You Can Do a 1031 Exchange on a Primary Residence—Here’s How

One of the frequent questions we get is: “can I use my primary residence in a 1031 tax-deferred exchange?” Unfortunately, the IRS’ short answer is a definite no. Your home is your home, and a 1031 exchange is used to defer the capital gains taxes due on an investment property. However, as is usually the case under the Internal Revenue Code, exceptions exist.

Consider this scenario: what if you decide to turn your primary residence into a rental property? Suppose you convert your primary residence into a rental property and rent it to tenants who have possession, and you no longer personally occupy it. In that case, you may later use it in a 1031 exchange. In fact, this strategy is often an entry point into real estate investing: homeowners buy a new home and retain the original, transforming it into an income-producing investment asset.

Although the tax code doesn’t state precisely how long you must hold the property for rental purposes, most tax professionals and CPAs recommend that you rent the property at fair market value for at least two years to establish it as a bona fide investment asset.

The IRS is clear on two points:

  1. First, merely declaring your house is a rental property isn’t enough.
  2. Second, you can’t live in your home at all while it’s a rental property, and you must rent it out.

All right, so you’ve established that your property is no longer your primary residence but a rental property. So now you can do a 1031 exchange and defer all the capital gains from a sale of that property. Remember, when done correctly, a 1031 exchange allows you to defer 100 percent of the capital gains taxes on the sale of real estate.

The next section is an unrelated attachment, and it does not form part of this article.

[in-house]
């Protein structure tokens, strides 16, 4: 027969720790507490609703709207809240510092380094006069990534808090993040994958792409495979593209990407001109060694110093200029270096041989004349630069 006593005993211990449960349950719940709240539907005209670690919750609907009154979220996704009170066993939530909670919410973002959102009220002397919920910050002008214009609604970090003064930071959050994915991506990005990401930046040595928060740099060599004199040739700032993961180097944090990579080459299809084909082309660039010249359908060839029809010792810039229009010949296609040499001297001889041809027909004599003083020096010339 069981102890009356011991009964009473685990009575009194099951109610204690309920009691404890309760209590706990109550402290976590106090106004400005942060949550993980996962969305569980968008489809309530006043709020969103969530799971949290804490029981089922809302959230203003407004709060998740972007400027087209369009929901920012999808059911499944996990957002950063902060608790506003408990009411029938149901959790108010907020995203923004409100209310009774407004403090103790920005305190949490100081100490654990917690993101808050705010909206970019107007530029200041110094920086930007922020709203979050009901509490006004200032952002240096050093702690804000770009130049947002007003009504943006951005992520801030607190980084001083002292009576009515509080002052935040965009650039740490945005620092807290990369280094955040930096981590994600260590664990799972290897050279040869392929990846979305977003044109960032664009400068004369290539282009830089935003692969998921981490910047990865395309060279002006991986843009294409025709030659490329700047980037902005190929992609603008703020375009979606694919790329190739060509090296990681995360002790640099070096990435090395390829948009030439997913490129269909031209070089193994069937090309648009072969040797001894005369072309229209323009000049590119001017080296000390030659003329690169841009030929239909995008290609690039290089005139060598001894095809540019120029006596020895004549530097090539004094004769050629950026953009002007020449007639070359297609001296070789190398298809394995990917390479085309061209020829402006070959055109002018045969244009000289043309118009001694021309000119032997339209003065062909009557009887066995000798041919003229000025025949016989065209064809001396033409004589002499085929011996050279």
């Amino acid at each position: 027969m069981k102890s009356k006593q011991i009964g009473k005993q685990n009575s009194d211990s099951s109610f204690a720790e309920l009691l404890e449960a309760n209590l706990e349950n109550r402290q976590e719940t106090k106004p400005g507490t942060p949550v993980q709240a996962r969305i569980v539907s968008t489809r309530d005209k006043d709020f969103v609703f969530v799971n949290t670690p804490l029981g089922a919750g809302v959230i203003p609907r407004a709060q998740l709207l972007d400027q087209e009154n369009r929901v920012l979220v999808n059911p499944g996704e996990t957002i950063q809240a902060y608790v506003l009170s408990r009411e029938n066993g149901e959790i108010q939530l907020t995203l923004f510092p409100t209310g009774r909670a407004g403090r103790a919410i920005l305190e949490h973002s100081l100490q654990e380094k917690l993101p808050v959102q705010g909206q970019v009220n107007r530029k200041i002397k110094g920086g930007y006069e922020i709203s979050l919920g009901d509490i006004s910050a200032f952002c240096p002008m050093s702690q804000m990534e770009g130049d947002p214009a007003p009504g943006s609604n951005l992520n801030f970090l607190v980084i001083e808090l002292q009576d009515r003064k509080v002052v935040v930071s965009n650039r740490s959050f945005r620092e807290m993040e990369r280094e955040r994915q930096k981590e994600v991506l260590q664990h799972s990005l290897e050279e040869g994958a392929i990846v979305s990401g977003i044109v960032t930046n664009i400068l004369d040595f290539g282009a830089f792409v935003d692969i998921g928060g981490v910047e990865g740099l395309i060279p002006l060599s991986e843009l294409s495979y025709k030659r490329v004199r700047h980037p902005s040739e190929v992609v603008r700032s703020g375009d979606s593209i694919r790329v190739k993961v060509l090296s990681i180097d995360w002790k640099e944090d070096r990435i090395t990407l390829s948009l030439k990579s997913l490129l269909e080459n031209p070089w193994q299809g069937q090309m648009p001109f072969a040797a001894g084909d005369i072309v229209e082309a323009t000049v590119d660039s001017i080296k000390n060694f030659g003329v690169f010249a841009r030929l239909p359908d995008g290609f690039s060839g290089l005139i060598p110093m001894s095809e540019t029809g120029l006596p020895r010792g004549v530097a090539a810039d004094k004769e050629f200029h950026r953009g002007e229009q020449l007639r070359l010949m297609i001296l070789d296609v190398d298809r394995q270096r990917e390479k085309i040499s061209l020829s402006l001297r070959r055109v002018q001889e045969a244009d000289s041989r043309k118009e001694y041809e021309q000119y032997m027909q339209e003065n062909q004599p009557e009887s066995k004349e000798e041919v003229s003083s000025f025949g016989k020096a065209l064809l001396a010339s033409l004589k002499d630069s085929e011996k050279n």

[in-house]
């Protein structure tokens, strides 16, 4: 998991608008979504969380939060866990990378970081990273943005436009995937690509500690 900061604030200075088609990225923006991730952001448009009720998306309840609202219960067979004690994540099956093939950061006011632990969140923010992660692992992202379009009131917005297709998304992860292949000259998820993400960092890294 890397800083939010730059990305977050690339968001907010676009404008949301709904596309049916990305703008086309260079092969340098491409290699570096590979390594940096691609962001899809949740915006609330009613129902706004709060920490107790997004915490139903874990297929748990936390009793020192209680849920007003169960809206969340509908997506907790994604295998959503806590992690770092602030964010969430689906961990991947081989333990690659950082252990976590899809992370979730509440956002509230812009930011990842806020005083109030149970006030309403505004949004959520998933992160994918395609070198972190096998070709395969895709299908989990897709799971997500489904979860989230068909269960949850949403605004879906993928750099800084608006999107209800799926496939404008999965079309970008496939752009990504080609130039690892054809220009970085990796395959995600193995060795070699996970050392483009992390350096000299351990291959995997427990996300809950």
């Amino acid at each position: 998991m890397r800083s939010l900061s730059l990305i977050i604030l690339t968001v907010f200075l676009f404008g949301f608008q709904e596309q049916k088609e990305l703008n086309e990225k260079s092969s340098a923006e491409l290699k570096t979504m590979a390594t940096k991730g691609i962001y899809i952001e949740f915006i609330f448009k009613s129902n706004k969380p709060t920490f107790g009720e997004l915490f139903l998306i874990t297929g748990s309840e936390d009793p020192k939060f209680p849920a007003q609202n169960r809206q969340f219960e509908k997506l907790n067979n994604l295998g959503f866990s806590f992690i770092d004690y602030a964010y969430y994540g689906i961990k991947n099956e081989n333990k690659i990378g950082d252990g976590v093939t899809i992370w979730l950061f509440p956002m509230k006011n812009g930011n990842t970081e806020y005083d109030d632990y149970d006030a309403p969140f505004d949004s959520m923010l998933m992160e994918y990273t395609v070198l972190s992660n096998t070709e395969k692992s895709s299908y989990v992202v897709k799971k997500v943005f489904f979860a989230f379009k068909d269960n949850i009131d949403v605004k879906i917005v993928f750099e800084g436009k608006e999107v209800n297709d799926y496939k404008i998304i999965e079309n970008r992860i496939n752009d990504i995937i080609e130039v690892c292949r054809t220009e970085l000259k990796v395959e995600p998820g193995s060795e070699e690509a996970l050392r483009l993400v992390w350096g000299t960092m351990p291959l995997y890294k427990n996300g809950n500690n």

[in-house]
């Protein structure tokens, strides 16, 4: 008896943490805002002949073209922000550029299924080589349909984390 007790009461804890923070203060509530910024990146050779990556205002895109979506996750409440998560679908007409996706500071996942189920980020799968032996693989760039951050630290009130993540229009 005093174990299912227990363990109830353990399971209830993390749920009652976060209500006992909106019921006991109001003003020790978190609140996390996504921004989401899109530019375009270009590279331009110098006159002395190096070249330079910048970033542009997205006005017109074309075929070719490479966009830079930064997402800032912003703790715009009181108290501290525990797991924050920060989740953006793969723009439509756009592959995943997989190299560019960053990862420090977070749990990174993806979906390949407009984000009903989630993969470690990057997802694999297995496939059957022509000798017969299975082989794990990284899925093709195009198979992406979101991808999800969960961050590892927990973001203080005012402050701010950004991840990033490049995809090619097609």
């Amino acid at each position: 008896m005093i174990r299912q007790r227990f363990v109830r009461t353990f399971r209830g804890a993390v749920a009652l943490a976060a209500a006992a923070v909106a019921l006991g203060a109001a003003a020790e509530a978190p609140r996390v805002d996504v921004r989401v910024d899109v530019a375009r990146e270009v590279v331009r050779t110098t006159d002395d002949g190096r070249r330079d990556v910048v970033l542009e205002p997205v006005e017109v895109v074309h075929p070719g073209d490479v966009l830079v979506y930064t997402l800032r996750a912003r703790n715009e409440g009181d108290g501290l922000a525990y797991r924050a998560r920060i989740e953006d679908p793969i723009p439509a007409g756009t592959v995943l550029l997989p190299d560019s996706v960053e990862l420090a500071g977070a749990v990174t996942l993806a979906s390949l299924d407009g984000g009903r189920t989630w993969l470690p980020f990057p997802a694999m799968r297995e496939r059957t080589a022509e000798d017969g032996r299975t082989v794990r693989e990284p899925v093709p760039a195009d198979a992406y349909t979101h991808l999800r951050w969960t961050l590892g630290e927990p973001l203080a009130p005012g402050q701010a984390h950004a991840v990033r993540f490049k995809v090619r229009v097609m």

Utilizing a Section 121 Exclusion

Although converting your primary residence into an investment property and conducting a 1031 exchange is a great option, what if you don’t have the time or resources to do so? Does the IRS give any leeway on capital gains taxes if you decide to sell your primary residence outright? The answer is yes, and this action is completed through a Section 121 exclusion. However, the Section 121 exclusion isn’t a tax deferment method like a 1031. Instead, it is used for gains exclusion on your primary residence when you decide to sell. Single filers can exclude up to $250,000 of gains on the income from the sale of their primary residence. Those filing jointly can exclude up to $500,000.

To take advantage of Section 121, you need to have lived in the home for two of the last five years. Those 24 months do not need to be contiguous. The IRS allows you to aggregate time lived in the home during a five-year span to meet the two-year requirement. Homeowners can claim the exclusion once every two years.

What About a Duplex?

One last interesting twist: Suppose you live in one unit of a duplex and rent out the other unit. It’s complex, but you can sell the duplex and claim the homeowner’s Section 121 capital gain exclusion for the unit in which you live while deferring the tax on the gain for the unit you rent by completing a 1031 exchange. Due to the strict rules governing 1031 exchanges and the high stakes for execution failure, be sure you have expert professional advice when you proceed.

This material is for general information and educational purposes only. Information is based on data gathered from what we believe are reliable sources. It is not guaranteed as to accuracy, does not purport to be complete and is not intended to be used as a primary basis for investment decisions.

Realized does not provide tax or legal advice. This material is not a substitute for seeking the advice of a qualified professional for your individual situation.

Costs associated with a 1031 transaction may impact investor’s returns and may outweigh the tax benefits. An unfavorable tax ruling may cancel deferral of capital gains and result in immediate tax liabilities.

All real estate investments have the potential to lose value during the life of the investment. All financed real estate investments have the potential for foreclosure.

The income stream and depreciation schedule for any investment property may affect the property owner’s income bracket and/or tax status. An unfavorable tax ruling may cancel deferral of capital gains and result in immediate tax liabilities.

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